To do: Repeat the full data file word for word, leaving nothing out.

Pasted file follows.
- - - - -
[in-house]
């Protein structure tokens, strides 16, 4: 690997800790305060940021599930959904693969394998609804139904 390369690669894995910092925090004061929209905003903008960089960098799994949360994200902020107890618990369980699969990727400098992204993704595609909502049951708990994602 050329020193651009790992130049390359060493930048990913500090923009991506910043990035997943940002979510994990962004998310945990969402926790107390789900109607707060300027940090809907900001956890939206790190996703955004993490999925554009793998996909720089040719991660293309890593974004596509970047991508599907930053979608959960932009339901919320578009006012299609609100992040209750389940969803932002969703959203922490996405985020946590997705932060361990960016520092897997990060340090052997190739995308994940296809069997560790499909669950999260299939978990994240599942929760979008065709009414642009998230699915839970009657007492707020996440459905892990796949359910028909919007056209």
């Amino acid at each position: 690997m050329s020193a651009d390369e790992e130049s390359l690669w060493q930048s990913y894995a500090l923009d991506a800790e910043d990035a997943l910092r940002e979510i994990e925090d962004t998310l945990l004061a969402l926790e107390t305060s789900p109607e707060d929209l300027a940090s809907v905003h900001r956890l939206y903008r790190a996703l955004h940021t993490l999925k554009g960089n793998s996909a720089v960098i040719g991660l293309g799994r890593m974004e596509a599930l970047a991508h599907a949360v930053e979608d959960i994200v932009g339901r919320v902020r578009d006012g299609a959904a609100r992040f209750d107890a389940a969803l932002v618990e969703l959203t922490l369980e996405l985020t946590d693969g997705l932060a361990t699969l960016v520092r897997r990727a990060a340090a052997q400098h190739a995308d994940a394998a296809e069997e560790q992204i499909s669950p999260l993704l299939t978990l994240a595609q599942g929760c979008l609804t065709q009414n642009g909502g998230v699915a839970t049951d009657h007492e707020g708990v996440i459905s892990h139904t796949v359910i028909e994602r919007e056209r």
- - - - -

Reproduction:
[in-house]
């Protein structure tokens, strides 16, 4: 690997800790305060940021599930959904693969394998609804139904 390369690669894995910092925090004061929209905003903008960089960098799994949360994200902020107890618990369980699969990727400098992204993704595609909502049951708990994602 050329020193651009790992130049390359060493930048990913500090923009991506910043990035997943940002979510994990962004998310945990969402926790107390789900109607707060300027940090809907900001956890939206790190996703955004993490999925554009793998996909720089040719991660293309890593974004596509970047991508599907930053979608959960932009339901919320578009006012299609609100992040209750389940969803932002969703959203922490996405985020946590997705932060361990960016520092897997990060340090052997190739995308994940296809069997560790499909669950999260299939978990994240599942929760979008065709009414642009998230699915839970009657007492707020996440459905892990796949359910028909919007056209």
């Amino acid at each position: 690997m050329s020193a651009d390369e790992e130049s390359l690669w060493q930048s990913y894995a500090l923009d991506a800790e910043d990035a997943l910092r940002e979510i994990e925090d962004t998310l945990l004061a969402l926790e107390t305060s789900p109607e707060d929209l300027a940090s809907v905003h900001r956890l939206y903008r790190a996703l955004h940021t993490l999925k554009g960089n793998s996909a720089v960098i040719g991660l293309g799994r890593m974004e596509a599930l970047a991508h599907a949360v930053e979608d959960i994200v932009g339901r919320v902020r578009d006012g299609a959904a609100r992040f209750d107890a389940a969803l932002v618990e969703l959203t922490l369980e996405l985020t946590d693969g997705l932060a361990t699969l960016v520092r897997r990727a990060a340090a052997q400098h190739a995308d994940a394998a296809e069997e560790q992204i499909s669950p999260l993704l299939t978990l994240a595609q599942g929760c979008l609804t065709q009414n642009g909502g998230v699915a839970t049951d009657h007492e707020g708990v996440i459905s892990h139904t796949v359910i028909e994602r919007e056209r």